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Diane Lincoln Estes
Diane Lincoln Estes
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Paul Solman’s interview with Paul Krugman on “The Great Deformation” will air on the PBS NewsHour soon.
We recently sat down with former politician and businessman David Stockman to discuss his controversial book, “The Great Deformation,” in which he argues our economic system is busted. In the previous Making Sen$e Business Desk post Stockman explains how to fix it. We also asked Nobel economist and New York Times columnist Paul Krugman what he would do. That exchange is below.
Paul Solman: So I asked David Stockman for his prescriptions, economic prescriptions for what ails us. Yours?
Paul Krugman: More spending right now. But if you want operational, I think the first and easiest thing we can do is [give] aid to state and local governments. We had some of that in the first year of the stimulus, but go back to it, 300 billion [dollars] a year of grants to state and local governments for necessary spending. Rehire school teachers, fill potholes, resume infrastructure projects that have been put on hold. That right there is probably enough to bring the unemployment rate down by about a point and a half. So just there you get quite a lot of traction on the economy.
Then there are other things. There are, in fact, some worthy government spending, federal projects. There’s a lot we can be doing on the rail system, not grandiose stuff. I’m not gonna say, “let’s build a vacuum tunnel from the East to the West Coast,” but there are a lot of, you know, just sort of bad stretches of track that need to be fixed that would accelerate stuff quite a lot.
Maybe resume that payroll tax cut that expired at the beginning of the year, and meanwhile, have the Fed do more of what it has done recently, announce that it is actually going to raise its inflation target some, maybe. I mean, I say let’s make it 3 percent not 2 percent. That may be more than they’re willing to do, but that’s what I would do. I think all of those things would bring us a long way. I think if we did all of that we’d be well under 6 percent unemployment within 18 months, and it’s not that hard.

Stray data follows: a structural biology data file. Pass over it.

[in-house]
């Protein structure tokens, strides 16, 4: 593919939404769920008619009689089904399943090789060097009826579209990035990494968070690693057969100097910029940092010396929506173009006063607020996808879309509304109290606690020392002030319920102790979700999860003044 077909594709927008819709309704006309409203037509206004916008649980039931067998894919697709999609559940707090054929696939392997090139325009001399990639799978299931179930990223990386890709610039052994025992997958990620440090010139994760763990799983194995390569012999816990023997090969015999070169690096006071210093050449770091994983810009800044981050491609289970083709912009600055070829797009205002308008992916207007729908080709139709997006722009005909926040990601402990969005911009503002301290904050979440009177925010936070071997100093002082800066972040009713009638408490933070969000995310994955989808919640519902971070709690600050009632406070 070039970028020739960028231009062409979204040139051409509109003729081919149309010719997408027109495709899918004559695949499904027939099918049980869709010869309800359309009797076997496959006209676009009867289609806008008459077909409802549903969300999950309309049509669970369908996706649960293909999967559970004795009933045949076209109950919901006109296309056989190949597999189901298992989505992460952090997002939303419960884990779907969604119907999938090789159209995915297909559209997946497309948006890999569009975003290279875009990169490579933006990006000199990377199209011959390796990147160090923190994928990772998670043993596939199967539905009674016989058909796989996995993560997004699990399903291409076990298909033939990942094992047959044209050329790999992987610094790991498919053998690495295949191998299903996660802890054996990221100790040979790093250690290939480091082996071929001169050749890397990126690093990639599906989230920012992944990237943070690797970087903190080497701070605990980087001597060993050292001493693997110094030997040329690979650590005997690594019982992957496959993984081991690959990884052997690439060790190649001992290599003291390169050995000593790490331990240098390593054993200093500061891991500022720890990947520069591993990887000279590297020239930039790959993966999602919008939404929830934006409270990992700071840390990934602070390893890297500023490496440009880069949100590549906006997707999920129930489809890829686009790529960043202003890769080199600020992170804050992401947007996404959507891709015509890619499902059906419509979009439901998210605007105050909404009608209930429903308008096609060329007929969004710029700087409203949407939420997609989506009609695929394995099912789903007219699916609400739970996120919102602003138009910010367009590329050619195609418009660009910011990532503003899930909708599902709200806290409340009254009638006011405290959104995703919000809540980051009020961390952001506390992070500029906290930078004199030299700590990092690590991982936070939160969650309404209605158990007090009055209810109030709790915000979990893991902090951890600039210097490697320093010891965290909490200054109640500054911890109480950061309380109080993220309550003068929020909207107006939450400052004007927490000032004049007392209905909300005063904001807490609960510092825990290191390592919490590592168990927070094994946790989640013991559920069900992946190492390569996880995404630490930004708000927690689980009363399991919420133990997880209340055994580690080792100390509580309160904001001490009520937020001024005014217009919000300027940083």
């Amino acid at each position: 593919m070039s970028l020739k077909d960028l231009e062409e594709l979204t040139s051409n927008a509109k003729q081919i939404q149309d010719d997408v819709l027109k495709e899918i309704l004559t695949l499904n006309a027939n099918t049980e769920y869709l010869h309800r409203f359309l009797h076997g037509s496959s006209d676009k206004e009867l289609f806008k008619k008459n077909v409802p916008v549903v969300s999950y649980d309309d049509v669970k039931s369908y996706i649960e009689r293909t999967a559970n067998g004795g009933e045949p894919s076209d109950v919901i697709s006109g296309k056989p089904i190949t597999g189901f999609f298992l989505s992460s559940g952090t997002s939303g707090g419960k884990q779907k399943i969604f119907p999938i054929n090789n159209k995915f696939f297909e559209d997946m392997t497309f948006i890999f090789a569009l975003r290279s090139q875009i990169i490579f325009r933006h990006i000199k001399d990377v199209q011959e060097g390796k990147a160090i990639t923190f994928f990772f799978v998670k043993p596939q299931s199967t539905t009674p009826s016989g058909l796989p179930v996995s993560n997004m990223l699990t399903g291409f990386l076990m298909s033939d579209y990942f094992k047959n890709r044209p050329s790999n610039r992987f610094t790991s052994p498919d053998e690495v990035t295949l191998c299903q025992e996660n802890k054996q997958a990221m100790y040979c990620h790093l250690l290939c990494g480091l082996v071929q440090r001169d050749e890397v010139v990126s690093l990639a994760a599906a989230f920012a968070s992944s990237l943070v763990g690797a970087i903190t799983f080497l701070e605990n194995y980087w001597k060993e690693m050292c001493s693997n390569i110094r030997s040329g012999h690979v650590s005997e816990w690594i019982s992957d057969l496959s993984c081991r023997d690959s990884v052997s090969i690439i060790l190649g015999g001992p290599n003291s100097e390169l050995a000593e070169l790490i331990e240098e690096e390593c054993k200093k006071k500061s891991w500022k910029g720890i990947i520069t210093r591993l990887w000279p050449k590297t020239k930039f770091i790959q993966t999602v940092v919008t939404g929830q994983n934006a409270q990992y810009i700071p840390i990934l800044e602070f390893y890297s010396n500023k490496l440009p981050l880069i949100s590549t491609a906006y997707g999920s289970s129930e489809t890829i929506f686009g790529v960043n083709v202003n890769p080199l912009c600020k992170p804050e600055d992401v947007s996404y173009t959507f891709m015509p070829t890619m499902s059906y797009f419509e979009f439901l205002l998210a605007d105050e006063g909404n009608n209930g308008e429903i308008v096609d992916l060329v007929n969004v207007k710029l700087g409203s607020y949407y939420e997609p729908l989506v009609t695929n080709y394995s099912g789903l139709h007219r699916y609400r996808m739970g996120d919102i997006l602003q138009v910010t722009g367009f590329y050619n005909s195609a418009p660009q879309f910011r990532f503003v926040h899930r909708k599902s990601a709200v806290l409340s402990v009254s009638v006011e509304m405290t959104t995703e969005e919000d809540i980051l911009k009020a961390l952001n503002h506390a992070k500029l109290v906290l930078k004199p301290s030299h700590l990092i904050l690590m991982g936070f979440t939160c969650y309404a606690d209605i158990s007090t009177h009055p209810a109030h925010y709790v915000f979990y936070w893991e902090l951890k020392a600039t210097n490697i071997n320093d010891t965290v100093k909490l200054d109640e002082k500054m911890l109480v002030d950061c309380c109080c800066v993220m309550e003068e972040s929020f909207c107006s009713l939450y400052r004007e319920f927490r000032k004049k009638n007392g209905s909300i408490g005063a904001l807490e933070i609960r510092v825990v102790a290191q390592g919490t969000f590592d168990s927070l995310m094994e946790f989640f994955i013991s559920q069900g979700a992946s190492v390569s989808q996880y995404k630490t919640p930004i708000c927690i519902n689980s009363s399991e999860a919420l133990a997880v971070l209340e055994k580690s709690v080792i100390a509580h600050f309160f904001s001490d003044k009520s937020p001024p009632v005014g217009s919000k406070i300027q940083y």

Paul Solman: But that’s more government spending!
Paul Krugman: Well yeah, and the point is the aid to state and local governments is time-limited. It expires once the economy is, you know, back in the zone where we no longer need to use that kind of support. Most of the rest is some government spending. I mean, the notion that government spending is per se evil is a big mistake. We actually need quite a lot of it, and I think if you ask, “What would it do to the U.S. debt outlook?” I think it would actually improve it because we would improve the prospect of the currently long-term unemployed. People finally do eventually get back into the work force.
Paul Solman: But there’s got to be a point at which we simply are taking on too much debt, no?
Paul Krugman: It’s a long way off, and it’s not a problem. I mean, the government is a long way from having a debt problem. The household sector has too much debt — that’s clear. We see that’s what’s driving our depressed economy. So, it’s not that debt is never a problem. The question is, is government debt a problem right now and is it enough of a problem even in the future to mean that you shouldn’t be doing whatever it takes to get full employment now.
Check back here tomorrow for more from David Stockman and Paul Krugman.
This entry is cross-posted on the Making Sen$e page, where correspondent Paul Solman answers your economic and business questions
Diane Lincoln Estes is a producer at PBS NewsHour, where she works on economics stories for Making Sen$e.
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